Despite a significant dip in real retail sales in South Africa, analysts feel that risks remain for another rate hike on January 31. However, the central bank may also have to ponder that real retail sales could head into negative territory in the months ahead and lead consumers into a recession.
“Even though the news on the inflation front is expected to remain bleak, there are now sufficient reasons to keep monetary policy neutral, but the risks of a further rise remain,” says Nedbank’s economics research team.
The researchers explain that the weak retail sales figures, combined with a decline in vehicle sales, provide further evidence of some moderation in consumer demand as the tighter monetary policy stance takes effect.
Ian Marsberg, senior economist from Absa, says the retail trade sales data shows that consumer spending continues to buckle under the pressure of interest-rate increases, the impact of inflation and stricter credit requirements following the introduction of the National Credit Act (NCA) in 2007.
Chris Hart, chief economist at Investment Solutions, said prior to the retail sales release that South Africa is not a long way from a consumer recession, which follows the vehicle sales recession. He indicated, though, that further interest-rate hikes would do more harm than good, as they would add to the cost pressures in the economy.
According to the data released on Wednesday, retail trade sales at constant (2000) prices for November increased by 0,2% year-on-year compared with October’s revised 1,9% (1,5%) increase.
This is the lowest level in 60 months, with the previous lowest being the 0% recorded in October 2002. The next worst was 0,7% in December 2002, but since then better numbers had been recorded until now.
Retail trade sales at current prices for November 2007 increased by 9,1% compared with November 2006.
Marsberg notes that in recent months the slower growth trend in real retail trade sales gained significant momentum.
“This is largely the result of household budgets coming under pressure from rising food and fuel prices as well as other second-round inflationary pressures. In addition, the introduction of the NCA last year tightened credit requirements, resulting in particularly big-ticket consumer goods taking strain.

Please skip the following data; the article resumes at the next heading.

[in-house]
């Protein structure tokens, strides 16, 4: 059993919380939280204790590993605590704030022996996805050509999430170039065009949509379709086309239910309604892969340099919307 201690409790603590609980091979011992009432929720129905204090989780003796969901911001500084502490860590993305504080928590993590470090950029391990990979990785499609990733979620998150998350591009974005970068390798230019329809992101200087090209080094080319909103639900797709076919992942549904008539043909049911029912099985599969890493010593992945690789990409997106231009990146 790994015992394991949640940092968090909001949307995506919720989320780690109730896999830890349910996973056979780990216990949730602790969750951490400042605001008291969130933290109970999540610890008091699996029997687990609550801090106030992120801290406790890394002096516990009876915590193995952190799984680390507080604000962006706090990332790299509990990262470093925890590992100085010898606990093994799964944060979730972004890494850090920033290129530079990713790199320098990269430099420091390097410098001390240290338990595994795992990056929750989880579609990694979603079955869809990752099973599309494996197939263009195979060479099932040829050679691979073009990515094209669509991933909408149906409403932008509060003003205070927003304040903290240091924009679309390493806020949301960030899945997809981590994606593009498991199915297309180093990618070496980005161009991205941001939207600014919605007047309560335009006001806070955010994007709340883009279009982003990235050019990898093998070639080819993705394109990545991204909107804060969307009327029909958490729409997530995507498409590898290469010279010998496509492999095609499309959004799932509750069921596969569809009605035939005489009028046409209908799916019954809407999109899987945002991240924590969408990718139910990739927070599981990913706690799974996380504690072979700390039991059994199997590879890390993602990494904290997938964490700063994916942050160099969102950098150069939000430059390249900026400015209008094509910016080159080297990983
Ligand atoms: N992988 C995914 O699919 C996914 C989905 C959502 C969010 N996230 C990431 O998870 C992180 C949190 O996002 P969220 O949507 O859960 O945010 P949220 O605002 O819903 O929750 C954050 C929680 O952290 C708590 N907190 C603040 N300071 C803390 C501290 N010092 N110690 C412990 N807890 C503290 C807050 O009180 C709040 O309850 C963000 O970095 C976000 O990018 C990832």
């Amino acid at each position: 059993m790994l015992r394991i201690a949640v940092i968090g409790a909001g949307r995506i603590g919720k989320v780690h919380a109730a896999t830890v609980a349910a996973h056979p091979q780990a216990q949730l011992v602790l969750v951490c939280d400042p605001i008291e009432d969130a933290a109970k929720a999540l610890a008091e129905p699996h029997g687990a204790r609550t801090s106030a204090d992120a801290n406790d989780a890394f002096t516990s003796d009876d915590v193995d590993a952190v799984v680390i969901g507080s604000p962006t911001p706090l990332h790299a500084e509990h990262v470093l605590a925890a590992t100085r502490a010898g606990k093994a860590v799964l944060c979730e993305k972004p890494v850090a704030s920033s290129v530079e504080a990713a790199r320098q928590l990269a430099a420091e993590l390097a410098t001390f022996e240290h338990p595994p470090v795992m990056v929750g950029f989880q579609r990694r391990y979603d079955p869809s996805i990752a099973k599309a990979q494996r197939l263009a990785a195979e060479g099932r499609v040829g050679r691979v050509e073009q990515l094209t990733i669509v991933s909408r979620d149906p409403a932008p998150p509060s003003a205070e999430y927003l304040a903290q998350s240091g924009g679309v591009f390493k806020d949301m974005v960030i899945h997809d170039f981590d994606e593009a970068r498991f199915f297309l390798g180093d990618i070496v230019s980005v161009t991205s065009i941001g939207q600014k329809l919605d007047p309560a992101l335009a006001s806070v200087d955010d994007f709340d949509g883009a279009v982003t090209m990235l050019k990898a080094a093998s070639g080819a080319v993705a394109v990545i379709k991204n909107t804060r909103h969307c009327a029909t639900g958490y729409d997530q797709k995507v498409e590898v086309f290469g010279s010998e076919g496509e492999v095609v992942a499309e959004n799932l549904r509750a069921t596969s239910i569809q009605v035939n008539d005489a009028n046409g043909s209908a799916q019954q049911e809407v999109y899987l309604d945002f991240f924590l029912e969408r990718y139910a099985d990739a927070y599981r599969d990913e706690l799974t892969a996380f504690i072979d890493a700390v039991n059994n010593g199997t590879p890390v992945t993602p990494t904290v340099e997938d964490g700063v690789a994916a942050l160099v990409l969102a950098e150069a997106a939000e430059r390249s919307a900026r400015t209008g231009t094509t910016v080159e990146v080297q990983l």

“This, together with a 400 basis-point increase in interest rates since June 2006, contributed to sales of interest rate-sensitive items such as furniture, appliances and equipment coming under pressure,” he says.
Marsberg also says that although past interest-rate increases are clearly affecting spending, the full effect of some of the past increases still needs to filter through the economy.
“Consequently, retail trade sales growth is likely to slow down further, with real year-on-year sales growth likely to move into negative territory in the coming months. The latest retail sales data taken together with vehicle sales and manufacturing production data points to a slowdown in economic activity in the fourth quarter of 2007 — a trend that is likely to persist into 2008,” he says.
“However, for an inflation-targeting central bank the risks to inflation of high international oil prices, food inflation, second-round inflationary pressures and the prospects of electricity and other tariff increases are likely to outweigh the slower economic growth.
“Although the end-January monetary policy decision is a difficult one and will still be informed by other data releases, we expect the South African Reserve Bank to hike interest rates by a further 50 basis points at the end of January 2008,” he concludes. — I-Net Bridge